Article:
Like many of you, I’m celebrating the holidays with family and friends … the blog is “napping” and will return on Wednesday, January 2, 2019. See you then – and stay tuned!
The 2018 election marked the end of the tenures of three Secretaries of State – Nebraska’s John Gale, Michigan’s Ruth Johnson and Colorado’s Wayne Williams – and Mindy Moretti of electionlineWeekly sat down with each of them virtually for her continuing series of “exit interviews”.
Dominion Voting’s Kay Stimson has a fascinating new post at the IT-ISAC blog about “interesting times” and the role that private sector vendors play in the election cybersecurity effort. With all the focus on government officials in the area of election security, it’s easy to forget how important the private sector is in the election field.
There’s “no such thing as small stuff in elections”, and the latest example comes to us from Florida’s Broward County, where the newly-appointed Supervisor of Elections is dealing with bounced checks to pollworkers – not because of missing funds, but missing numbers thanks to a “rip-off” of a different kind.
A new survey by The Pew Research Center reveals that voters were pleasantly surprised by the ease of voting in 2018 and have confidence in the election process and election security. It’s reassuring to see that confidence in elections and election officials – especially given the stress they both typically face in a Presidential election cycle.
Former Alaska state elections director Gail Fenumiai will be returning to that role January 2 after she was re-appointed by the administration of newly-elected Gov. Mike Dunleavy. It’s likely just one of at least a few transitions in state elections offices given changes in state elected leadership for 2019 and beyond.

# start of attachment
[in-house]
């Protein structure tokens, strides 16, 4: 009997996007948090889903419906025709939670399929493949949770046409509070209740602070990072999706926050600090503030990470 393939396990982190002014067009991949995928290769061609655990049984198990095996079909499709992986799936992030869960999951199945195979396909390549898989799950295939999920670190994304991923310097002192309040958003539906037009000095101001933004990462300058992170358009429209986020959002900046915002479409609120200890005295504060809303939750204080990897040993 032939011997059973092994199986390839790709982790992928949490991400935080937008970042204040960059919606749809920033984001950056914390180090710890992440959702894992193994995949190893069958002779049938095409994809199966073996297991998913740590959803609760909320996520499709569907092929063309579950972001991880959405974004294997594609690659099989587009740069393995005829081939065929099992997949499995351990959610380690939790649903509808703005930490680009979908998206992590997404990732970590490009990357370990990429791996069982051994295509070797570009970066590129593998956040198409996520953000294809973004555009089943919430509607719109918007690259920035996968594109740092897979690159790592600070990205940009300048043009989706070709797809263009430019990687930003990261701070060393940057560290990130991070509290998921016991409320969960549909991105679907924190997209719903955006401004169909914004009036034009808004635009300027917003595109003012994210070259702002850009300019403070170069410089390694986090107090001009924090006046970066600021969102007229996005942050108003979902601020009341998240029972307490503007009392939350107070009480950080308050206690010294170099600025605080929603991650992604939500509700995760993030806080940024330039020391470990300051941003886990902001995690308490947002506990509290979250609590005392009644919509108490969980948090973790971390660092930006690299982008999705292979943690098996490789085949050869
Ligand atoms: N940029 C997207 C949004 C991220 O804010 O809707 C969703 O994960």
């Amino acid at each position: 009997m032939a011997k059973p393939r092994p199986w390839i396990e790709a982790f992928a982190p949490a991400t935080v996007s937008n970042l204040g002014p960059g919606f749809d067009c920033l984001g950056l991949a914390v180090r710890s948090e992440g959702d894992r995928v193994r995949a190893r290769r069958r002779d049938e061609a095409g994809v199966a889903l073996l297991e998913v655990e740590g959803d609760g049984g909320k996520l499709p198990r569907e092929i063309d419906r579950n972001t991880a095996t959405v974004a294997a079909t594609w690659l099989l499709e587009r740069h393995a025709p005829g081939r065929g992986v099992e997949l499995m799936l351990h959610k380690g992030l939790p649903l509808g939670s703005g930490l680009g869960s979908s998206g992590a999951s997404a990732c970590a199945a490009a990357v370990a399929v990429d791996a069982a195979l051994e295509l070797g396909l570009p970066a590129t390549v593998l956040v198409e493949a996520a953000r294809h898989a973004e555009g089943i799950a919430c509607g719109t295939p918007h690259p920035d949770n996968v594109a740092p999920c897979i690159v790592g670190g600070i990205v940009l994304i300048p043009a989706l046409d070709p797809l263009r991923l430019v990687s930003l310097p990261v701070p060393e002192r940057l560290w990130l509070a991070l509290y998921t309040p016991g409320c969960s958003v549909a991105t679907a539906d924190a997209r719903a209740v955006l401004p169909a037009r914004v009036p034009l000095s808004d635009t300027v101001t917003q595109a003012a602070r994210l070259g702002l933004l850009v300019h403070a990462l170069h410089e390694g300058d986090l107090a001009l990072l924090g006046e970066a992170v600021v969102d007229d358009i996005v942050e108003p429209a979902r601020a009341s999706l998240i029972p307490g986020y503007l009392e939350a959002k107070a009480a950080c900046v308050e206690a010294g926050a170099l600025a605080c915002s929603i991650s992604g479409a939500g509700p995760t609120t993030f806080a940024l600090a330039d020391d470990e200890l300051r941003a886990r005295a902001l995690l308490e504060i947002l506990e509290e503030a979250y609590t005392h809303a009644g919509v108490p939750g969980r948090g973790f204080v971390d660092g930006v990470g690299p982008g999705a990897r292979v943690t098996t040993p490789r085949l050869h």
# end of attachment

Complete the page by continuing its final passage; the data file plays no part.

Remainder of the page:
MIT recently hosted an Election Audit Summit featuring presentations and discussion on the rapidly-growing practice of post-election audits nationwide. MIT’s Claire De Soi has a wrap-up in the latest electionlineWeekly – giving audits a wider audience and continuing community-building around the role of audits in our voting system.
Macon County, IL’s clerk is resisting calls to reverse a county sheriff’s race decided by one vote after new ballots emerged that appear to change the outcome, saying state law regarding recounts must continue. That result seems right given the desire to keep election officials applying the law rather than choosing winners.
The growing controversy over North Carolina’s Ninth Congressional District – and Bladen County in particular – took another shocking twist yesterday with an allegation that someone had access to early voting totals before Election Day. If true, this is a serious breach of trust for the election process.
Tie elections are more commonplace than you might realize, and in many communities they are decided by chance, or “lot.” While some communities use a random draw, traditional dice or a deck of cards to break a tie, Contra Costa County, CA used something different – a 20-sided die often seen in board games.